John Carpenter in Review: Vampires (1998)
Plot: Jack Crow, an elite vampire hunter, seeks to wipe out the very first vampire before he figures out how to empower himself with the ability to walk in the sunlight.
It seems that every other piece of vampire fiction always includes a character who was adopted and trained by the Catholic Church to hunt vampires in secret. But where many of those pieces usually have some kind of British stuffiness to it, this one is the exact opposite. It is a rude and crude neo-Western. It is set pretty much exclusively in a sun-soaked sandy deserts full of rustic wooden ruins of once promising boom towns. It offers very dramatic sun rise scenes as well as plenty of abandoned set pieces for fanged villains to hide. It also infers the attitude of the head slayer, Jack Crow.
With a great outlaw name, James Woods plays the leather jacket clad, crossbow armed vampire hunter, Jack Crow. He is the prolific head slayer who was raised by the church, except he doesn’t act like he has ever step foot in one. His mouth moves a mile a minute spewing all sorts of colorful language. He is a hotshot with a big ego and no patience for authority of any kind. Woods’ great sense of humor is what keeps him from being so big an asshole that we end up hating him, especially with his antagonistic relationship with his team’s priest (played by Tim Guinee). Guinee is not used to Woods’ kind of bravado. Surprised even. His nativity melts in Woods’ company and eventually develops Woods’ sense of cynicism.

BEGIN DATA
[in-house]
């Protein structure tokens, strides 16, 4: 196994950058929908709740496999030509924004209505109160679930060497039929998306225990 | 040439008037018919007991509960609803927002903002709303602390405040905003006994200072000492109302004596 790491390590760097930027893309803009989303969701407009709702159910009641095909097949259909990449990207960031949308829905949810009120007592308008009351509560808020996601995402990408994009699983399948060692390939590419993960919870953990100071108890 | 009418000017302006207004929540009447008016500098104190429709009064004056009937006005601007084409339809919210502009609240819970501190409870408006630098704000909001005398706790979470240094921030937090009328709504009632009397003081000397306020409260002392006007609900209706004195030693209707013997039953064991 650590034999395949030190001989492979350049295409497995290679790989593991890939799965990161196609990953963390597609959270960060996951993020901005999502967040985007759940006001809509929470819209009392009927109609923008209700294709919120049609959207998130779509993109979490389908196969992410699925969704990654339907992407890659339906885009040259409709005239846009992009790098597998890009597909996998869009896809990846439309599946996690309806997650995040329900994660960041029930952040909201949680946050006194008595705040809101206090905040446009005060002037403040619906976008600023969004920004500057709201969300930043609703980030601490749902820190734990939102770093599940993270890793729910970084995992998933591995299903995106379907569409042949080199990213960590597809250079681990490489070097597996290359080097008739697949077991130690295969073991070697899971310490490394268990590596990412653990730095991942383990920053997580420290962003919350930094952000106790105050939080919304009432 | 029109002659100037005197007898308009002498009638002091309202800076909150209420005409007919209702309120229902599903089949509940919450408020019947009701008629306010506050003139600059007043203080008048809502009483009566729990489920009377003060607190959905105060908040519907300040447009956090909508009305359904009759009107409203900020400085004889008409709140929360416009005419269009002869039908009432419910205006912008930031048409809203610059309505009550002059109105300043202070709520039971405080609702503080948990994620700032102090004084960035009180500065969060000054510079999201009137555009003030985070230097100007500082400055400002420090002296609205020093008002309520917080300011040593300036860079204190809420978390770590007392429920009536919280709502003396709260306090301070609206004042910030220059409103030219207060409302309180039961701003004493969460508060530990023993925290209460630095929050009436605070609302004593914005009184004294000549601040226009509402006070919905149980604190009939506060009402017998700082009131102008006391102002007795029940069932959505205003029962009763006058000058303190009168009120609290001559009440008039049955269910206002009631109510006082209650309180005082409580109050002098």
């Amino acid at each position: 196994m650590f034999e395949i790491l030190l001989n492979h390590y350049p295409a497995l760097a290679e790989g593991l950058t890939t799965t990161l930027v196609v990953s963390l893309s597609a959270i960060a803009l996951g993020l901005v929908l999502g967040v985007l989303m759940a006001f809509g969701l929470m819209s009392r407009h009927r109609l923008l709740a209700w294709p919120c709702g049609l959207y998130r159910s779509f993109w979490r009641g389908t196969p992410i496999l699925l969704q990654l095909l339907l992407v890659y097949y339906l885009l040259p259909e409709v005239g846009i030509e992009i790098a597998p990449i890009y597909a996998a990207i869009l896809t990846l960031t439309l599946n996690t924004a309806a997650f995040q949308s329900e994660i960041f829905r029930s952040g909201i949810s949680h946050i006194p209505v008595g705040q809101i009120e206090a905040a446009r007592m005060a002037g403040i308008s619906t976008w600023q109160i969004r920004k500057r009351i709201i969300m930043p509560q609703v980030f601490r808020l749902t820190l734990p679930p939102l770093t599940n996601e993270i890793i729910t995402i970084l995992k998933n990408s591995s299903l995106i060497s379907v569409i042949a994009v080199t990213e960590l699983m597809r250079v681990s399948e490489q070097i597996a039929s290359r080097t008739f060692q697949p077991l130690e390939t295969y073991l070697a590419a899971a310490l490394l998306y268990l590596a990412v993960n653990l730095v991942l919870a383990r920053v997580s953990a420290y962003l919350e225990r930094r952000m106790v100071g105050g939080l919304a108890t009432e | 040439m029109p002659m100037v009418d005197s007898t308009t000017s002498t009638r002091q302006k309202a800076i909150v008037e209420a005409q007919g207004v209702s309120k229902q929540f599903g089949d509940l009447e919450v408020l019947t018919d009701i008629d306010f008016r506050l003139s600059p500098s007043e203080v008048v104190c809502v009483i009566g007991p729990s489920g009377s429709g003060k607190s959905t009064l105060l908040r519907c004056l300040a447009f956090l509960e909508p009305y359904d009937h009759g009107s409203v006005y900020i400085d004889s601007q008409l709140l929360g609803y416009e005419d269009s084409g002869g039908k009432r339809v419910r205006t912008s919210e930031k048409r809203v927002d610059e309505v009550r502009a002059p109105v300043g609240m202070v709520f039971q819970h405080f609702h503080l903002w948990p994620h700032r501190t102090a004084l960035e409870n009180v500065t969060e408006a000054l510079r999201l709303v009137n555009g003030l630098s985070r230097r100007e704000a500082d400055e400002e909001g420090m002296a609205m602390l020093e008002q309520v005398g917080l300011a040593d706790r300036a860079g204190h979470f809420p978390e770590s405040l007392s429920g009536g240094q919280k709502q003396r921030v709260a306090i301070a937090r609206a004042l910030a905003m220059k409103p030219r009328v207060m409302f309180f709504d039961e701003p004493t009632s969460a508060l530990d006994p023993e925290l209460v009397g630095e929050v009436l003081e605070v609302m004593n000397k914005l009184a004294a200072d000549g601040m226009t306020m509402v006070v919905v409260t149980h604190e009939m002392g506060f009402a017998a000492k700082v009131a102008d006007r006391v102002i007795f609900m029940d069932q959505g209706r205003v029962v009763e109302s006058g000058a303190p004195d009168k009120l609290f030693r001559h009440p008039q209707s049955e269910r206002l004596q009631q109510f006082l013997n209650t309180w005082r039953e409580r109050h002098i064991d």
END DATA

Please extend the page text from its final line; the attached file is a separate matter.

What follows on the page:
I find the movie’s attempt at defining the first vampire to be very interesting. If I remember correctly, I believe the first vampire, named Valek, was a priest who was present for an exorcism. When the demon was expelled, it had jumped into Valek thus creating the vampire. Now, he searches for the black crucifix that was used in that exorcism that could be used to grant him the ability to walk among the daylight, and his vampire disciples by extension. Valek is a very quiet individual always with a subtle look of satisfaction as he disposes of humans after they outlive their purposes. He has a Euro-trash presence about him, but he is still a very bad ass vampire. It kind of mixes the ’80s Near Dark vampire with the classic Dracula-style vampire. What makes him feel even more ferocious is Carpenter’s use of gore. It is well-constructed set pieces of mangled bodies torn to pieces. It is also well-timed throughout the film. It breaks the silence or happier tone without feeling like too much of a jump-scare.
Vampires is a fun movie, one that delivers horror and action thrills. It creates a great vampire mythology and puts a modern cowboy archetype up against it. James Woods isn’t at his most compelling but certainly his most entertaining.